But of course it matters. DiCaprio’s hypocrisy undermines his effectiveness as a climate activist. Worse still, his behaviour influences others: people who see that a world-famous film star has no problem with luxury yachts and private jets are more likely to indulge in a cheap flight to a sunny destination or book a trip on a polluting cruise ship. This means more revenue for cruise ship and airline companies, a stronger lobby against green legislation, and so on.
Thunberg is the most effective climate activist of our time because she refuses to lie to herself
So how should it be done? Let’s look at the most effective climate activist of our time: Greta Thunberg. To this Swedish teenager, it is crystal clear that we are on an ecological collision course and we need a massive transformation of the whole economy. But before she pointed fingers at others, she looked in the mirror. She stopped eating meat. She stopped eating dairy. She decided not to fly any more, and managed to convince her mother (a famous opera singer) to do the same. The Thunberg family bought solar panels and an electric car, which they use as little as possible.
Then and only then did she start her “school strike for climate”, which has become world famous.
Thunberg is the most effective climate activist of our time because she refuses to lie to herself. Her protest is not a hobby, not a vanity project, not a profitable business model with lucrative sponsorship deals and speaking engagements. Maybe that’s why cynics like Tucker Carlson have such a hard time cornering her. Where DiCaprio went to pick up his environmental award in a private jet, Thunberg crossed the Atlantic Ocean in a sailboat. When the audience interrupted her address to the United Nations with thunderous applause, she looked irritated rather than flattered: she wasn’t there to get their approval.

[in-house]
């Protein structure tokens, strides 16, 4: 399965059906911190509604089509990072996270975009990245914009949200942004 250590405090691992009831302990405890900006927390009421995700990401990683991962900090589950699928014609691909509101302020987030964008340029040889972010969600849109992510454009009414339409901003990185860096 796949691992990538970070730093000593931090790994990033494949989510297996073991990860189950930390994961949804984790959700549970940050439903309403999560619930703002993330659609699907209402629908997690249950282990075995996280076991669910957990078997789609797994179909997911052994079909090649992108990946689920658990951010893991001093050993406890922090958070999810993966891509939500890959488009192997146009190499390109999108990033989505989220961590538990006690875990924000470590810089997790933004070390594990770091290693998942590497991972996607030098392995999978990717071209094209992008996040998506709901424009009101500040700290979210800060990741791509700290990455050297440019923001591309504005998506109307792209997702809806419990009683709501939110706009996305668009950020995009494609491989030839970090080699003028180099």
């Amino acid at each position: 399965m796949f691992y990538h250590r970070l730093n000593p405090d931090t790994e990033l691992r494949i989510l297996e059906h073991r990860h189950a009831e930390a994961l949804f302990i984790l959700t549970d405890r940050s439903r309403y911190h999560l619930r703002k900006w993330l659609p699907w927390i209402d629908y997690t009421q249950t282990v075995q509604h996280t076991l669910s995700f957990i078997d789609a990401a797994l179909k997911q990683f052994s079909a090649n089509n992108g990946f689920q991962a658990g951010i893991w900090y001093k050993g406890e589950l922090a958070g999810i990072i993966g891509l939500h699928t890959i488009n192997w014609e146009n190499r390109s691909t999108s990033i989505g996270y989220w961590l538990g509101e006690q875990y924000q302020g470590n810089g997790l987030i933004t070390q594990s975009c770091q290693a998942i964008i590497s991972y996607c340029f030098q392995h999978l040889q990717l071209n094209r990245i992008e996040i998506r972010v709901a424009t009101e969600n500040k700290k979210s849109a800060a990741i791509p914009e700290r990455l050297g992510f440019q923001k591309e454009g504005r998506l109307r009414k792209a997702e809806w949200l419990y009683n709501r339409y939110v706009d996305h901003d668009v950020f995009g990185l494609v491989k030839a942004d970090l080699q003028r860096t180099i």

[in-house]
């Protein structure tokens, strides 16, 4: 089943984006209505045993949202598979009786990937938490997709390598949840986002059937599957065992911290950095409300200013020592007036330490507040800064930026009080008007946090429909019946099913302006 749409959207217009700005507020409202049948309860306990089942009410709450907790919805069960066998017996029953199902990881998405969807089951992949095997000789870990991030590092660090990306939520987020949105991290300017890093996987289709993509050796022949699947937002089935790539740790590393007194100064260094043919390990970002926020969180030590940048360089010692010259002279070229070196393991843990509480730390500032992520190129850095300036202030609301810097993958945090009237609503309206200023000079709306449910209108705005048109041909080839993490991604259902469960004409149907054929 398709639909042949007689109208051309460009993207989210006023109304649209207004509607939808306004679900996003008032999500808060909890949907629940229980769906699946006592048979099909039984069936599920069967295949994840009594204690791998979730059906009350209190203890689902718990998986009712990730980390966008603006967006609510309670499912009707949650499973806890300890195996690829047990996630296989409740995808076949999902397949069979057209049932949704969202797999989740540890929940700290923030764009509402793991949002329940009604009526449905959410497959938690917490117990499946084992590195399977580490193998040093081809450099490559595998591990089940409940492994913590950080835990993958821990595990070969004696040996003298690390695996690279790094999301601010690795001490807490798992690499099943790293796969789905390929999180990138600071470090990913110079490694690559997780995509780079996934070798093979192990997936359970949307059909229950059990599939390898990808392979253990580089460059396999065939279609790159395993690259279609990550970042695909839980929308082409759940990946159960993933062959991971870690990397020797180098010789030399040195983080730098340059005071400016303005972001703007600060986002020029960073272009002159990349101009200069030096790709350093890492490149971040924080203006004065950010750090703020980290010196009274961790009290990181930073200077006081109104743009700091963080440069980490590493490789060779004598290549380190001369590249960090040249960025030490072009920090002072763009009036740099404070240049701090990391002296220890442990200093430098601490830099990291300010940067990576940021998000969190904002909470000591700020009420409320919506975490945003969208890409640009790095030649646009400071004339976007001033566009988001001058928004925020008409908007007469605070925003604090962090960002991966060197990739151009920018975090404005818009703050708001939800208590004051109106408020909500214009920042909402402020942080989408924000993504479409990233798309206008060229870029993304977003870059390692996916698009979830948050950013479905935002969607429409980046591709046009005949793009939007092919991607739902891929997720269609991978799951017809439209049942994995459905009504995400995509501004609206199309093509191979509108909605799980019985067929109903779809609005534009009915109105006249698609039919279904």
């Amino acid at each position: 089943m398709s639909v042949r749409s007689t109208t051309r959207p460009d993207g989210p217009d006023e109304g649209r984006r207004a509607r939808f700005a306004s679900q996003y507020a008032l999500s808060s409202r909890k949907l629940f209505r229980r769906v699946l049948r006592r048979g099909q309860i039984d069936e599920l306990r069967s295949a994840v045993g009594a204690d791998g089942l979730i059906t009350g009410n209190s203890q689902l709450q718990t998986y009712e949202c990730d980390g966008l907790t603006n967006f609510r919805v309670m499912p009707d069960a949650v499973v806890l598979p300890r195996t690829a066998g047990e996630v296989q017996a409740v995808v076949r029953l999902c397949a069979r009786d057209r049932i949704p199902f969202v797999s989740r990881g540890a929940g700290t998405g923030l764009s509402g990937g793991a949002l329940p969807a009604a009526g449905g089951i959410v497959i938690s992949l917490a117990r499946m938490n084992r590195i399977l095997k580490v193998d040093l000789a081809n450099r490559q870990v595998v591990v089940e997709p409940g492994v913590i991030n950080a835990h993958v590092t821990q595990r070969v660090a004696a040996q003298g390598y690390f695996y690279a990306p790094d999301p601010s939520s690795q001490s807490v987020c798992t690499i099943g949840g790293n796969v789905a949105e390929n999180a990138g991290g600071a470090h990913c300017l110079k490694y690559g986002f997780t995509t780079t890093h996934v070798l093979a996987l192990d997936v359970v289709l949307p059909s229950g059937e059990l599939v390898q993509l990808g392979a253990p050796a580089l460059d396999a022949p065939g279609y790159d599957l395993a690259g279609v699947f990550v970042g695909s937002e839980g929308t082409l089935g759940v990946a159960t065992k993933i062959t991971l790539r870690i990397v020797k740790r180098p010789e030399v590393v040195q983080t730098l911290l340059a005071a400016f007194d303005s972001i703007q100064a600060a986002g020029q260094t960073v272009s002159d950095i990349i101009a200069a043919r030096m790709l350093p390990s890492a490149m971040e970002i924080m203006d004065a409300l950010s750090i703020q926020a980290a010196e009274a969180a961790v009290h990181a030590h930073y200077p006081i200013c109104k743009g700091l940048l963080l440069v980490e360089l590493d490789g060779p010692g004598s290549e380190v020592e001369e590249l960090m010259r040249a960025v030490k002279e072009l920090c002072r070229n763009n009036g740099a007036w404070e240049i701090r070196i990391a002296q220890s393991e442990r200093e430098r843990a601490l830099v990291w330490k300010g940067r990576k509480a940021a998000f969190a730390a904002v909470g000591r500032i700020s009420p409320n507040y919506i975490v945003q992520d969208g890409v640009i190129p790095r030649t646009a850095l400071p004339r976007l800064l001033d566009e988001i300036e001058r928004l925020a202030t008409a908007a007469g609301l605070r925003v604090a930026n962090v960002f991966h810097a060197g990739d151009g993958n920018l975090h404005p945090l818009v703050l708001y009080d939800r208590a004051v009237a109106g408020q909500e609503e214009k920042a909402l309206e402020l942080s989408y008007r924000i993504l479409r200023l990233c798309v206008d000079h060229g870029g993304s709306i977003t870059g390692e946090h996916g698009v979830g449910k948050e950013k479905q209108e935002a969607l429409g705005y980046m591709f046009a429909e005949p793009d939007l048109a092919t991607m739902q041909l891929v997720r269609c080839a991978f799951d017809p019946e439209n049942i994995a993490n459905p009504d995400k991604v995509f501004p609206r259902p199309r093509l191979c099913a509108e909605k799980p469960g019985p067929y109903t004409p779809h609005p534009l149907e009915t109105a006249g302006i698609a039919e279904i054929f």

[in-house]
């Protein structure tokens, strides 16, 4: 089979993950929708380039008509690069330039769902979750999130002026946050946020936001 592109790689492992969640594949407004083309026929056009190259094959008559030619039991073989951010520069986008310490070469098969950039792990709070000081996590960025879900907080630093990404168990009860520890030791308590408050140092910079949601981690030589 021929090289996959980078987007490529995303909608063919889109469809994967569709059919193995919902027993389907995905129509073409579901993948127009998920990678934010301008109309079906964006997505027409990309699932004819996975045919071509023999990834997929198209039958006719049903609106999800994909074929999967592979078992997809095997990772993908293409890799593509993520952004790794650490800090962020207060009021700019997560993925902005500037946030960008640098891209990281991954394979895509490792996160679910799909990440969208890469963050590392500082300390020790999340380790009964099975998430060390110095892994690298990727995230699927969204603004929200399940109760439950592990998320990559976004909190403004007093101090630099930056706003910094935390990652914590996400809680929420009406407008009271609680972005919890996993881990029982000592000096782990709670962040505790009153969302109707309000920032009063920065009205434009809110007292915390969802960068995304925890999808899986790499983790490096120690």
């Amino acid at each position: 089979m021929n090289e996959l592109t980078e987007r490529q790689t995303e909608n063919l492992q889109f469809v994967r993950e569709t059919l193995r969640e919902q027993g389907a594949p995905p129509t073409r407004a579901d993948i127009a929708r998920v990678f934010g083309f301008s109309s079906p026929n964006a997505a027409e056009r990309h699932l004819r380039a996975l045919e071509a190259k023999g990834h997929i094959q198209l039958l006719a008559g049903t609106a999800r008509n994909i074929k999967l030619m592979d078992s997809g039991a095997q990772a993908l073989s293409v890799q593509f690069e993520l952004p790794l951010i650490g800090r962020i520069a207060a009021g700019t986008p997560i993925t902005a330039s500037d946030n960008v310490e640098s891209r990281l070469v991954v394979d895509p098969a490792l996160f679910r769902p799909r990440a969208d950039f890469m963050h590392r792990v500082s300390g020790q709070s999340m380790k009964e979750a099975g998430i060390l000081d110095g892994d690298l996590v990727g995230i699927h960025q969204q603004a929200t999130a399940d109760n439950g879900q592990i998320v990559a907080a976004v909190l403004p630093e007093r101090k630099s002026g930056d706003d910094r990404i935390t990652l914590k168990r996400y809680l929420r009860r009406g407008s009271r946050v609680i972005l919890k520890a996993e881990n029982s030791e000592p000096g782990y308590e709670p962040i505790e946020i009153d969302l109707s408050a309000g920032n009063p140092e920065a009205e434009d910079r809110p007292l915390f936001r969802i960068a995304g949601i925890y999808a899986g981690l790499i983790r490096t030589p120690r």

In a recent interview, Thunberg emphasised the importance of collective and individual action. The headline: “Greta Thunberg hears your excuses. She is not impressed.” She explained why she doesn’t want to fly around the world. “[I]t’s all about sending a signal that we are in a crisis and that in a crisis you change behaviour. If no one breaks this chain of ‘I won’t do this, because no one else is doing anything’ and ‘Look at them. They’re doing much worse than I am’ – if everyone keeps on going like that, then no one will change.”
It didn’t take long for newspapers to proclaim the advent of the “Thunberg effect”. Her protest went viral, children persuaded their parents to make more of an effort, companies started spending much more money on sustainability, and politicians announced grand plans. The world is too complex to say what would have happened without Thunberg. But no one can deny that she has had an enormous impact.
The next step: get radical
Maybe it’s not all that surprising that the world-famous Swedish schoolgirl became a vegan first, and only then went on a school strike. Taking action doesn’t just facilitate the dynamic spread to others – it also influences you.
That brings us to the Third Law of Social Change: setting a good example can radicalise yourself. People who stop eating meat might also start questioning whether they should be eating dairy. People who fly less often may be more likely to vote for a green party. People who purchase solar panels might think about taking part in a climate protest as well. Everything is connected, also at this level. Practising what you preach can make you more committed to your own cause.
I experienced this when I finally stopped eating animals four years ago. At first, I was pleasantly surprised that it wasn’t all that difficult. I was late to the party on this one, and since many brave vegetarians had gone before me (leading to more and more investments in vegetarian innovation, and making those veggie burgers much tastier), a meatless diet was relatively easy to manage. I also liked the fact that some people in my circle of friends stopped eating meat as well – could I have contributed to their decision?